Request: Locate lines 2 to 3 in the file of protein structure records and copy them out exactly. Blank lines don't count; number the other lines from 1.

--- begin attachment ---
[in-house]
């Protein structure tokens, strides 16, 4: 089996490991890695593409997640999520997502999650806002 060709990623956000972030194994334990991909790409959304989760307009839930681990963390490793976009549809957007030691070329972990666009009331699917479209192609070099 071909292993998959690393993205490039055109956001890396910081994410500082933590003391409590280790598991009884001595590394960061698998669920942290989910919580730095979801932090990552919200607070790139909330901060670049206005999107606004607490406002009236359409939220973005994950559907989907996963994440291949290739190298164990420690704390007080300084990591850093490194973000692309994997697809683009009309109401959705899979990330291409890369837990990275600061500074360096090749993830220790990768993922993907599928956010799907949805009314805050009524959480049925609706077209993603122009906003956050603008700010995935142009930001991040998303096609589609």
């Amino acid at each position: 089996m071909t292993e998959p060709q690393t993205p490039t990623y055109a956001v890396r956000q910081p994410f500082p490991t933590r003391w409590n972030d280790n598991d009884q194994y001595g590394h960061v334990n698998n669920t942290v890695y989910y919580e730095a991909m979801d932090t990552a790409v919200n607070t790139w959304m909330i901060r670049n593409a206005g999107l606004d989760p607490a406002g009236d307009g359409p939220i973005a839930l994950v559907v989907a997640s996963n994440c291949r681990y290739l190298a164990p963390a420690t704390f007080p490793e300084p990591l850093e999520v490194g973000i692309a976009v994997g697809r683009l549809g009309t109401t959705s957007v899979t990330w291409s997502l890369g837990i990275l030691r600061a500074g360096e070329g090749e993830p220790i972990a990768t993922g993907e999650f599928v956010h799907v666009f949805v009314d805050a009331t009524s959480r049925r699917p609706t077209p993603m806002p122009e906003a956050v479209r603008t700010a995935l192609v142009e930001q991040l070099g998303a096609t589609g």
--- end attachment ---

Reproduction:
């Protein structure tokens, strides 16, 4: 089996490991890695593409997640999520997502999650806002 060709990623956000972030194994334990991909790409959304989760307009839930681990963390490793976009549809957007030691070329972990666009009331699917479209192609070099 071909292993998959690393993205490039055109956001890396910081994410500082933590003391409590280790598991009884001595590394960061698998669920942290989910919580730095979801932090990552919200607070790139909330901060670049206005999107606004607490406002009236359409939220973005994950559907989907996963994440291949290739190298164990420690704390007080300084990591850093490194973000692309994997697809683009009309109401959705899979990330291409890369837990990275600061500074360096090749993830220790990768993922993907599928956010799907949805009314805050009524959480049925609706077209993603122009906003956050603008700010995935142009930001991040998303096609589609």
């Amino acid at each position: 089996m071909t292993e998959p060709q690393t993205p490039t990623y055109a956001v890396r956000q910081p994410f500082p490991t933590r003391w409590n972030d280790n598991d009884q194994y001595g590394h960061v334990n698998n669920t942290v890695y989910y919580e730095a991909m979801d932090t990552a790409v919200n607070t790139w959304m909330i901060r670049n593409a206005g999107l606004d989760p607490a406002g009236d307009g359409p939220i973005a839930l994950v559907v989907a997640s996963n994440c291949r681990y290739l190298a164990p963390a420690t704390f007080p490793e300084p990591l850093e999520v490194g973000i692309a976009v994997g697809r683009l549809g009309t109401t959705s957007v899979t990330w291409s997502l890369g837990i990275l030691r600061a500074g360096e070329g090749e993830p220790i972990a990768t993922g993907e999650f599928v956010h799907v666009f949805v009314d805050a009331t009524s959480r049925r699917p609706t077209p993603m806002p122009e906003a956050v479209r603008t700010a995935l192609v142009e930001q991040l070099g998303a096609t589609g």